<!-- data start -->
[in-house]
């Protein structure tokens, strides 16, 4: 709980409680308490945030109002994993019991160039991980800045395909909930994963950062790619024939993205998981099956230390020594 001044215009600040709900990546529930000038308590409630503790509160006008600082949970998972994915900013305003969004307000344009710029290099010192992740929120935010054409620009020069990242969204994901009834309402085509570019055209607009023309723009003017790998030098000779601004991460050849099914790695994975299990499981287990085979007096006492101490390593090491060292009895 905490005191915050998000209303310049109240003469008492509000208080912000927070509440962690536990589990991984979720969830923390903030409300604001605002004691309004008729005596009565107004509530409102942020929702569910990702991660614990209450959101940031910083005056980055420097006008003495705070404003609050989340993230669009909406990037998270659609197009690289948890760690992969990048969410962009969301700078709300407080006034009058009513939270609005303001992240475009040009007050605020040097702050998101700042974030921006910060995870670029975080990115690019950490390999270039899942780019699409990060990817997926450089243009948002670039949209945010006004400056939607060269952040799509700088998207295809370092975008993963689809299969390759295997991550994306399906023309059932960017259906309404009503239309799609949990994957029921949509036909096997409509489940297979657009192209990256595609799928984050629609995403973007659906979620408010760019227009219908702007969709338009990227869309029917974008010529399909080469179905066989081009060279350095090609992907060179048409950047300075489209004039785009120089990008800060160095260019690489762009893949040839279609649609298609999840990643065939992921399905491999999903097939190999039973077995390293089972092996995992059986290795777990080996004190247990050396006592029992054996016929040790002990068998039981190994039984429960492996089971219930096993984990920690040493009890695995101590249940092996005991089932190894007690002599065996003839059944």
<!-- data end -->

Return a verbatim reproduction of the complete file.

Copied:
[in-house]
């Protein structure tokens, strides 16, 4: 709980409680308490945030109002994993019991160039991980800045395909909930994963950062790619024939993205998981099956230390020594 001044215009600040709900990546529930000038308590409630503790509160006008600082949970998972994915900013305003969004307000344009710029290099010192992740929120935010054409620009020069990242969204994901009834309402085509570019055209607009023309723009003017790998030098000779601004991460050849099914790695994975299990499981287990085979007096006492101490390593090491060292009895 905490005191915050998000209303310049109240003469008492509000208080912000927070509440962690536990589990991984979720969830923390903030409300604001605002004691309004008729005596009565107004509530409102942020929702569910990702991660614990209450959101940031910083005056980055420097006008003495705070404003609050989340993230669009909406990037998270659609197009690289948890760690992969990048969410962009969301700078709300407080006034009058009513939270609005303001992240475009040009007050605020040097702050998101700042974030921006910060995870670029975080990115690019950490390999270039899942780019699409990060990817997926450089243009948002670039949209945010006004400056939607060269952040799509700088998207295809370092975008993963689809299969390759295997991550994306399906023309059932960017259906309404009503239309799609949990994957029921949509036909096997409509489940297979657009192209990256595609799928984050629609995403973007659906979620408010760019227009219908702007969709338009990227869309029917974008010529399909080469179905066989081009060279350095090609992907060179048409950047300075489209004039785009120089990008800060160095260019690489762009893949040839279609649609298609999840990643065939992921399905491999999903097939190999039973077995390293089972092996995992059986290795777990080996004190247990050396006592029992054996016929040790002990068998039981190994039984429960492996089971219930096993984990920690040493009890695995101590249940092996005991089932190894007690002599065996003839059944």